[GUIDE] DSDT override eGPU error 12 fix
[GUIDE] DSDT override eGPU error 12 fix (Windows only)
A Windows system's DSDT table root bridge definition (ACPI PNP0A08 or PNP0A03) is usually confined to a reserved 32-bit space (under 4GB) budgetted to be large enough to host the notebook's PCIe devices. A watermark TOLUD value is then set and locked in the system firmware. Windows OS honors the root bridge definition and will allocate PCIe devices within it. macOS ignores the root bridge constraints as too does Linux when booted with the 'pci=noCRS' parameter. Neither of those OS require a DSDT override and can allocate freely in the huge 64-bit PCIe address space.
When retrofitting a eGPU, an error 12 (This device cannot find enough free resources that it can use) can occur against an eGPU in Windows' device manager making it inoperable. This can indicate there is insufficient 32-bit addressing space available to host the eGPU. An eGPU requires a relatively large PCIe config space to allocate into. Decreasing TOLUD by reducing RAM to 2GB offers a somewhat impractical workaround. Rather, the definitive solution is below.
This three step solution removes Window's 32-bit PCIe allocation constraint in order to resolve the eGPU error 12:
macOS users: refer instead to Mikeal's post that covers these steps titled Windows 10 - Clover DSDT memory override [UEFI Windows on Macbooks only].
|Step 1. Create a dsdt-modified.aml DSDT file with a 36-bit root bridge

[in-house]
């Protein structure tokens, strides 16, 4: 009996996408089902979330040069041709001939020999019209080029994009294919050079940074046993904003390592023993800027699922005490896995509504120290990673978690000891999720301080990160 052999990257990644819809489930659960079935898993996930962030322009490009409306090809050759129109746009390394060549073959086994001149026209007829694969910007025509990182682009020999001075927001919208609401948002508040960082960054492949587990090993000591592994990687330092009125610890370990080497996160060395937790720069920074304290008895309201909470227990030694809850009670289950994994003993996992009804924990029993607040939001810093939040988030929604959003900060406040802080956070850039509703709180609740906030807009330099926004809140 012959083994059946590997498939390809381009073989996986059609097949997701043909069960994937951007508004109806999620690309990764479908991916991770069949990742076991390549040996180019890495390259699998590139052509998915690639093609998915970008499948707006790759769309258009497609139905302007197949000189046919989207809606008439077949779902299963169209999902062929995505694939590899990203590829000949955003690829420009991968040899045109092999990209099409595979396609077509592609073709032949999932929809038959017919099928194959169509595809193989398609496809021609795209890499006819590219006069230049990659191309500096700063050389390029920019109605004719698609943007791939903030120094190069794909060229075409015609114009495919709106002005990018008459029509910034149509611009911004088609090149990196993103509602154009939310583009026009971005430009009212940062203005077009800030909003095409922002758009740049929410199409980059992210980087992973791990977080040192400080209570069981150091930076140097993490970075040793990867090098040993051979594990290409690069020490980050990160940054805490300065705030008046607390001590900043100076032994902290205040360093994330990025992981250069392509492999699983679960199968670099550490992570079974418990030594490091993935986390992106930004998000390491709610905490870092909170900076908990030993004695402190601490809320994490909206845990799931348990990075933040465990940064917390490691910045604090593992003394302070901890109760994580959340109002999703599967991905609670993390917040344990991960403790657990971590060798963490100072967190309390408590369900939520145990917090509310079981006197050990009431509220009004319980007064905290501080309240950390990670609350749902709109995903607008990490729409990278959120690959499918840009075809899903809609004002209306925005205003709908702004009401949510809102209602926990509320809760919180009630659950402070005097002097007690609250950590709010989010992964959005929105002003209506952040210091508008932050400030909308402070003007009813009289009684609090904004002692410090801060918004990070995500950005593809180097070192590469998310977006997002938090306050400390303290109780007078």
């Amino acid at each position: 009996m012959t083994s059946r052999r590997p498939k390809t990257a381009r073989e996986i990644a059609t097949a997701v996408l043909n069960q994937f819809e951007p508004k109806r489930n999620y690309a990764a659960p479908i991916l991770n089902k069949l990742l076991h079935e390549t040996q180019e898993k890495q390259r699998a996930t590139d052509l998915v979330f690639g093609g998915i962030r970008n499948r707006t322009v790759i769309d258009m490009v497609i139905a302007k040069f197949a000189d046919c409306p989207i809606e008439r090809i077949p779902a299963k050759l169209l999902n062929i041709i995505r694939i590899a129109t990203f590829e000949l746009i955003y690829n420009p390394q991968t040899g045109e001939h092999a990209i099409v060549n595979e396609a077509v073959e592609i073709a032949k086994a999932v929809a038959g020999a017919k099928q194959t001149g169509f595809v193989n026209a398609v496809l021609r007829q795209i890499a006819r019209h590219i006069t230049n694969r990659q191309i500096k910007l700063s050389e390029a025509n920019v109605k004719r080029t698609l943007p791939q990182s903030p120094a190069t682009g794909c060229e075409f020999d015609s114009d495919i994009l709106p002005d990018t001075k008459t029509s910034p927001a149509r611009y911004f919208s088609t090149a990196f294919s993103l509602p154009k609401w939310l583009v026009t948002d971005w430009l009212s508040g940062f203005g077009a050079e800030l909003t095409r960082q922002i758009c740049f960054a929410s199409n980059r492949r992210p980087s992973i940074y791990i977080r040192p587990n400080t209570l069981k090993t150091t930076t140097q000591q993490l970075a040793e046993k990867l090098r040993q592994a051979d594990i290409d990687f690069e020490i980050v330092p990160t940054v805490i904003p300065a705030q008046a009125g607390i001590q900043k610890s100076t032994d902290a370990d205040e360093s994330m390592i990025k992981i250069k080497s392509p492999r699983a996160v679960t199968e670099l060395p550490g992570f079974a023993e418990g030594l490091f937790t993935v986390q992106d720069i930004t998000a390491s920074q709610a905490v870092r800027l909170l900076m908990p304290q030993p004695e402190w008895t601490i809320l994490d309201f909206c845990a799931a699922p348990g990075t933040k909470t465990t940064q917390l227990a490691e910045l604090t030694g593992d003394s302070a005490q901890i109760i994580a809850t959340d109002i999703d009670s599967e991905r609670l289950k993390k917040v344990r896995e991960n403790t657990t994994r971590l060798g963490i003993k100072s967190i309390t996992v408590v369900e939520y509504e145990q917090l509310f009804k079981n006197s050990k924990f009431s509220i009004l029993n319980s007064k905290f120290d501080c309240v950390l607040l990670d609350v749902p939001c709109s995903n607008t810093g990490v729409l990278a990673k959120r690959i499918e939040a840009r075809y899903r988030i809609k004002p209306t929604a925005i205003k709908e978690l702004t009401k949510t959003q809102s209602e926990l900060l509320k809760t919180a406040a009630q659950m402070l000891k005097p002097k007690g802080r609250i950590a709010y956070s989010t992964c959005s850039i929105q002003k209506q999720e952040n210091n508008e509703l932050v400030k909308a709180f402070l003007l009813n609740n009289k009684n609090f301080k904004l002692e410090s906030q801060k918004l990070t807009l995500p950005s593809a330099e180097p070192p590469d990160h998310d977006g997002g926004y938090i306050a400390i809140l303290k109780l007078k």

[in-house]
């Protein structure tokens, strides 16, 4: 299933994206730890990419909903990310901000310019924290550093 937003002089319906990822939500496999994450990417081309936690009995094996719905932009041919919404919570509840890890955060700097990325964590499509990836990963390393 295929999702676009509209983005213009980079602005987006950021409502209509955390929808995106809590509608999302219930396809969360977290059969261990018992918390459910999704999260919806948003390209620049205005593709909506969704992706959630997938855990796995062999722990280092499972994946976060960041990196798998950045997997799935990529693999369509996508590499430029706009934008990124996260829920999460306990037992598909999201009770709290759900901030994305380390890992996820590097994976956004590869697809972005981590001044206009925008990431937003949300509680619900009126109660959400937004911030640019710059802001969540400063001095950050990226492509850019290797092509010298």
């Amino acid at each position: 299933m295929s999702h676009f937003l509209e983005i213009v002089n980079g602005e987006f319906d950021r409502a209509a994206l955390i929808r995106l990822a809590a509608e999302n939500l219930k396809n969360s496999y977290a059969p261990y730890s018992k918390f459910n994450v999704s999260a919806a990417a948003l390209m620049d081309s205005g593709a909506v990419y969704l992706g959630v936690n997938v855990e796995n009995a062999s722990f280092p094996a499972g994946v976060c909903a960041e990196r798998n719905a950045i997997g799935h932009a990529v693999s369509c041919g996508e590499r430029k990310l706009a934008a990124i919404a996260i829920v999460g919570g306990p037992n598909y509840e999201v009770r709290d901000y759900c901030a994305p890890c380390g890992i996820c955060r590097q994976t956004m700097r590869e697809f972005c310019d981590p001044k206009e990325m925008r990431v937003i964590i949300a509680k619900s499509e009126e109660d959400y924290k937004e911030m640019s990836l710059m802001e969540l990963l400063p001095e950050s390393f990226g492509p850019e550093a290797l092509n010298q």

OPTION 1: Use the Intel method
OPTION 2: Use the Microsoft method
|Step 2. Load your dsdt-modified.aml as a registry override or in-memory substitution
OPTION 1: Load your dsdt-modified.aml as a registry override with Windows test signing mode enabled
OPTION 2: Avoid test signing mode - load your dsdt-modified.aml as an in memory DSDT substitution
|Step 3. Confirm success with a 'large memory' area in Device Manager
1. I still have an error 12 with the 'large memory' area present. How can I fix it?
2. How do I disable the registry DSDT override?
Windows 10 or 8 enumerates the DSDT table from the in-memory copy on every boot. The only way to change that is to either:
- perform a registry DSDT override with test signing enabled as described in the above post. Do not that some apps are either problematic or refuse to run with test signing enabled.
- perform an in-memory DSDT table substitution using nando's DIY eGPU Setup 1.35 pre-boot environment which eliminates the need to alter your registry or enable test signing as explained in this post.
|How to do a in-memory DSDT override using nando's DIY eGPU Setup 1.35?|
How to load your dsdt-modified.aml via DIY eGPU Setup 1.35
1. Copy your dsdt-modified.aml file as dsdt.aml into Setup 1.35's v:\config directory
2. Boot into nando's DIY eGPU Setup 1.35 -> automated startup via startup.bat (default).
It will automatically load this dsdt.aml file and present the Windows bootloader where you then select Windows. Check for the 'Large Memory' area to indicate a successful in-memory DSDT override like shown below in View->Devices By Connection. Then check for error 12 against your eGPU..
3. If there is an error 12. then force allocate the eGPU into the DSDT override's 36-bit PCI space:
- At Windows boot menu, select Setup 1.35
- Boot Setup 1.35 -> menu-based
- Select PCI compaction->Endpoint=56.25GB (36-bit)
- Select PCI compaction->Run compact. When prompted for the scope select eGPU, force 32-bit=none.
- Select startup.bat->Test Run.
- Select Chainloader->Test Run
- At Windows boot menu, select Windows.
Hello there! no problem.
@nando4 I still have the same problem.. the eGpu insists to connect to other Pci root port, instead the one created under the large memory... What should I do?